UNIVERSIADE SF – Russian #1 to face World #1 for gold

Russia’s Vladimir Ivanov and Ivan Sozonov take on the mighty Ko Sung Hyun / Lee Yong Dae for men’s doubles gold at the Kazan Universiade. By Don Hearn.  Photos: Badmintonphoto […]

men's doubles finalists (from left) Vladimir Ivanov / Ivan Sozonov (RUS), Ko Sung Hyun / Lee Yong Dae (KOR)

Russia’s Vladimir Ivanov and Ivan Sozonov take on the mighty Ko Sung Hyun / Lee Yong Dae for men’s doubles gold at the Kazan Universiade.

By Don Hearn.  Photos: Badmintonphoto (archives)

The line-up for the badminton semi-finals at the 2013 Summer Universiade in Kazan Russia on Wednesday was star-studded, with all but 2 of the ten matches featuring at least one current top ten player.  The highlight for home fans, though, was the success of current world #13 Vladimir Ivanov and Ivan Sozonov in reaching the gold medal final.

It certainly wasn’t easy for the Russians.  They were up against current world #5 Kim Ki Jung, who won two golds at last year’s World Badminton Championships, and who had already beaten down Ivanov and Nina Vislova in a hard-fought mixed doubles semi-final earlier in the evening.

Perhaps fortunately for the Russians, Kim was in a scratch partnership with singles specialist Hong Ji Hoon but it still took the big men three games to finally book their spot in the gold medal match.  There they will face world #1 Ko Sung Hyun / Lee Yong Dae, who have yet to lose a game at this Universiade.  The Koreans beat Malaysia’s Loh Wei Sheng / Jagdish Singh to advance.

Kim vs. Tian x 2

Korea is actually vying for four more golds to add to the one they already have for the mixed team event.  Two of those, however, will be uphill battles.  Kim So Young is taking over from her mixed doubles partner the role of double gold medal hopeful.  However, when Kim Ki Jung did it in November, he had home court advantage and he had a former world #1 as a partner, whereas Kim So Young (pictured above) has one, Tian Qing, as her opponent in both gold medal finals.

Tian Qing’s win in mixed was just as tough as Kim’s.  Although she and former World Junior Champion Liu Cheng did not have opponents with home court advantage, they did have to go against Chinese Taipei’s Chen Hung Ling / Wang Pei Rong, who had beaten them in the mixed team semi-final.  Still, the Chinese weathered a second game loss to finish ahead 21-15, 12-21, 21-17.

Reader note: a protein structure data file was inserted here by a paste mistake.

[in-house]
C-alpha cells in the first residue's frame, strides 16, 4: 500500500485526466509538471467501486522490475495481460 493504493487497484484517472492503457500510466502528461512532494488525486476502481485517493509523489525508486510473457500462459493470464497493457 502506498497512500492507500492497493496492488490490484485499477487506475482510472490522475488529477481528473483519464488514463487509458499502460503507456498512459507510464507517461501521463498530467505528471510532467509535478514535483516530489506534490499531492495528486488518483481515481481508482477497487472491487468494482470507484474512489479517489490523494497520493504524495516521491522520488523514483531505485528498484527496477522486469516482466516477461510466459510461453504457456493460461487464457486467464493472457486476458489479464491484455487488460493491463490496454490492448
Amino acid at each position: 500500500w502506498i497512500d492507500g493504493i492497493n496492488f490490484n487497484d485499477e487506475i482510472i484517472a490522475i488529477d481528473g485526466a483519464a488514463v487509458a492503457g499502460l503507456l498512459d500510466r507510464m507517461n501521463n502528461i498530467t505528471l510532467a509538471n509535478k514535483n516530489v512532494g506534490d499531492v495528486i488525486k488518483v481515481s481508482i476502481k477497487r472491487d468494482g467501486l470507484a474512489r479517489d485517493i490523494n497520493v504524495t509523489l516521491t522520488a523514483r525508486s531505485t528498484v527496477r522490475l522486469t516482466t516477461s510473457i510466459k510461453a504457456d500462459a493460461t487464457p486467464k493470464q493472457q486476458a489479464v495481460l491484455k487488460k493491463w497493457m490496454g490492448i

In the women’s doubles, Jang/Kim had a relatively easy time with Malaysian youngsters Chow Mei Kuan / Lee Meng Yean but two-time World Junior Champions Lee So Hee / Shin Seung Chan were unable to make it past Luo/Tian to set up an all-Korean final.  Lee/Shin are poised to break into the world’s top 10 any day now and were the top seeds in Kazan but Tian’s experience was just too much for them.

Strong field whittled down to top seeds

The women’s singles began with the most star players and by the quarter-final stage, there were 3 Superseries winners, one Superseries finalist, and one Grand Prix Gold winner among the 8 remaining contestants.  What’s more, four of the six quarter- and semi-final matches on Wednesday went to three games.

Top seed and world #6 Sung Ji Hyun was tasked with taking care of most of the Chinese contingent.  Having already beaten 2010 Asian Junior Champion Suo Di in the second round, Sung then dispatched Malaysia Open runner-up Yao Xue in three games to book her spot in the gold medal match.

In the bottom half, things heated up in the quarter-finals when Porntip Buranaprasertsuk (pictured) of Thailand, the former world #8 who has slipped to #19 of late, faced Macau Open champion Sun Yu.  Porntip has had some impressive wins in the past year but has not made a final since Vietnam last summer.  She dominated her deciding game against the Chinese giant Sun, however, to book a semi-final date with Tai Tzu-Ying.

Tai Tzu-Ying (pictured above) would have been elated at Porntip’s win, however, as she had lost three times to Sun Yu in the past year, including in the mixed team semi-final in Kazan.  Tai was also 0-3 against Porntip but all three losses were long before she had achieved the form that saw her win her two Superseries titles.

Tai took the first game and then the two shuttlers traded one-sided games, thus affording the second seed passage to the gold medal round against Sung Ji Hyun, whom she beat last autumn en route to her first Superseries title.

Long time, no play

In the men’s singles final, SEA Games silver medallist Tanongsak Saensomboonsuk of Thailand will face Gao Huan (pictured) for the first time since in nearly 5 years.  Tanongsak beat his Chinese challenger in their only other encounter, in the mixed team competition of the 2008 World Junior Championships.

To reach the final, Tanongsak had to dispose of the other Chinese contender, Australian Open champion Tian Houwei, along with Malaysia’s Zainuddin Iskandar Zulkarnain.  Incidentally, those two were the finalists in both the World and Asian Junior Championships of 2009.

Gao, whose final at last autumn’s Macau Open was his first since the World Juniors in 2008, made quick work of top-seeded Chou Tien-Chen of Chinese Taipei to book his spot in the gold medal match.

Gold medal matches
XD: Kim Ki Jung / Kim So Young (KOR) [3/4] vs. Liu Cheng / Tian Qing (CHN) [5/8]
WS: Sung Ji Hyun (KOR) [1] vs. Tai Tzu-Ying (TPE) [2]
MS: Tanongsak Saensomboonsuk (THA) [2] vs. Gao Huan (CHN) [3/4]
WD: Luo Yu / Tian Qing (CHN) [5/8] vs. Jang Ye Na / Kim So Young (KOR)
MD: Ko Sung Hyun / Lee Yong Dae (KOR) [1] vs. Vladimir Ivanov / Ivan Sozonov (RUS) [2]

Click here for complete Wednesday results

Don Hearn

About Don Hearn

Don Hearn is an Editor and Correspondent who hails from a badminton-loving town in rural Canada. He joined the Badzine team in 2006 to provide coverage of the Korean badminton scene and is committed to helping Badzine to promote badminton to the place it deserves as a global sport. Contact him at: don @ badzine.net